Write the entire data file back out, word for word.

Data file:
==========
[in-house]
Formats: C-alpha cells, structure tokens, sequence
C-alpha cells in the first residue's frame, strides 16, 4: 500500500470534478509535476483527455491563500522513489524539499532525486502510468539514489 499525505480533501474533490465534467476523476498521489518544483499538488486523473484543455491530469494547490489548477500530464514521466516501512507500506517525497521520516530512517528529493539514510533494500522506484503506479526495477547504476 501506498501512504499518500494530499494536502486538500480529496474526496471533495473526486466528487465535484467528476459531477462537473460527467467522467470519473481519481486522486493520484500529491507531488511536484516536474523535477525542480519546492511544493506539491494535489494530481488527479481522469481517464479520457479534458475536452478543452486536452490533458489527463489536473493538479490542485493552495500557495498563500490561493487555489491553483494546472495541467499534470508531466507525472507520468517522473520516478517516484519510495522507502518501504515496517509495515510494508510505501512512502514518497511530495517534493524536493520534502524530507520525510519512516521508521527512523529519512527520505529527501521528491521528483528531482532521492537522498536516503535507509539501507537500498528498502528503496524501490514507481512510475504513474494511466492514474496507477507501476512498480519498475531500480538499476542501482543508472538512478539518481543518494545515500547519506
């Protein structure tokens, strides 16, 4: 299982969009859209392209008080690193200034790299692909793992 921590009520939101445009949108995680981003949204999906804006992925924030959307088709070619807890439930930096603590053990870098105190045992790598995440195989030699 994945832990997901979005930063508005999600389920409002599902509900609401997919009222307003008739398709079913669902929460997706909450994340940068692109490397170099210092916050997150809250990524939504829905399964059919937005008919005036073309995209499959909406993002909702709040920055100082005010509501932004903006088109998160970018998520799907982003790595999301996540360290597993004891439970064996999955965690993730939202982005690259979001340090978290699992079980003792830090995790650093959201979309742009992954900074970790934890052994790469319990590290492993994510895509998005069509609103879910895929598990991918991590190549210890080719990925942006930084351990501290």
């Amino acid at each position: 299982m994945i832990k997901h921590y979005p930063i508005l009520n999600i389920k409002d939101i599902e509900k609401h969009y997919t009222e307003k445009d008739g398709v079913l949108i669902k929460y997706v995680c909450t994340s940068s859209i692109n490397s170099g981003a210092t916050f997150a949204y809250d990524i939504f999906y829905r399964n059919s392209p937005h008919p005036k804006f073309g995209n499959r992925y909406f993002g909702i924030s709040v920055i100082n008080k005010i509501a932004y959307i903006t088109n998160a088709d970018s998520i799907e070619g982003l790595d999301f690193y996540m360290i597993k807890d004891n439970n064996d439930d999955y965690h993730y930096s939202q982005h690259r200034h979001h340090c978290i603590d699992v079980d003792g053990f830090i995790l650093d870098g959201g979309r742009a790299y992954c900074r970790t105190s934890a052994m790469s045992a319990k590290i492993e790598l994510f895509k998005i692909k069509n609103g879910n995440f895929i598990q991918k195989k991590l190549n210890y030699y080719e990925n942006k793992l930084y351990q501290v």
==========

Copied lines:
[in-house]
Formats: C-alpha cells, structure tokens, sequence
C-alpha cells in the first residue's frame, strides 16, 4: 500500500470534478509535476483527455491563500522513489524539499532525486502510468539514489 499525505480533501474533490465534467476523476498521489518544483499538488486523473484543455491530469494547490489548477500530464514521466516501512507500506517525497521520516530512517528529493539514510533494500522506484503506479526495477547504476 501506498501512504499518500494530499494536502486538500480529496474526496471533495473526486466528487465535484467528476459531477462537473460527467467522467470519473481519481486522486493520484500529491507531488511536484516536474523535477525542480519546492511544493506539491494535489494530481488527479481522469481517464479520457479534458475536452478543452486536452490533458489527463489536473493538479490542485493552495500557495498563500490561493487555489491553483494546472495541467499534470508531466507525472507520468517522473520516478517516484519510495522507502518501504515496517509495515510494508510505501512512502514518497511530495517534493524536493520534502524530507520525510519512516521508521527512523529519512527520505529527501521528491521528483528531482532521492537522498536516503535507509539501507537500498528498502528503496524501490514507481512510475504513474494511466492514474496507477507501476512498480519498475531500480538499476542501482543508472538512478539518481543518494545515500547519506
């Protein structure tokens, strides 16, 4: 299982969009859209392209008080690193200034790299692909793992 921590009520939101445009949108995680981003949204999906804006992925924030959307088709070619807890439930930096603590053990870098105190045992790598995440195989030699 994945832990997901979005930063508005999600389920409002599902509900609401997919009222307003008739398709079913669902929460997706909450994340940068692109490397170099210092916050997150809250990524939504829905399964059919937005008919005036073309995209499959909406993002909702709040920055100082005010509501932004903006088109998160970018998520799907982003790595999301996540360290597993004891439970064996999955965690993730939202982005690259979001340090978290699992079980003792830090995790650093959201979309742009992954900074970790934890052994790469319990590290492993994510895509998005069509609103879910895929598990991918991590190549210890080719990925942006930084351990501290």
């Amino acid at each position: 299982m994945i832990k997901h921590y979005p930063i508005l009520n999600i389920k409002d939101i599902e509900k609401h969009y997919t009222e307003k445009d008739g398709v079913l949108i669902k929460y997706v995680c909450t994340s940068s859209i692109n490397s170099g981003a210092t916050f997150a949204y809250d990524i939504f999906y829905r399964n059919s392209p937005h008919p005036k804006f073309g995209n499959r992925y909406f993002g909702i924030s709040v920055i100082n008080k005010i509501a932004y959307i903006t088109n998160a088709d970018s998520i799907e070619g982003l790595d999301f690193y996540m360290i597993k807890d004891n439970n064996d439930d999955y965690h993730y930096s939202q982005h690259r200034h979001h340090c978290i603590d699992v079980d003792g053990f830090i995790l650093d870098g959201g979309r742009a790299y992954c900074r970790t105190s934890a052994m790469s045992a319990k590290i492993e790598l994510f895509k998005i692909k069509n609103g879910n995440f895929i598990q991918k195989k991590l190549n210890y030699y080719e990925n942006k793992l930084y351990q501290v």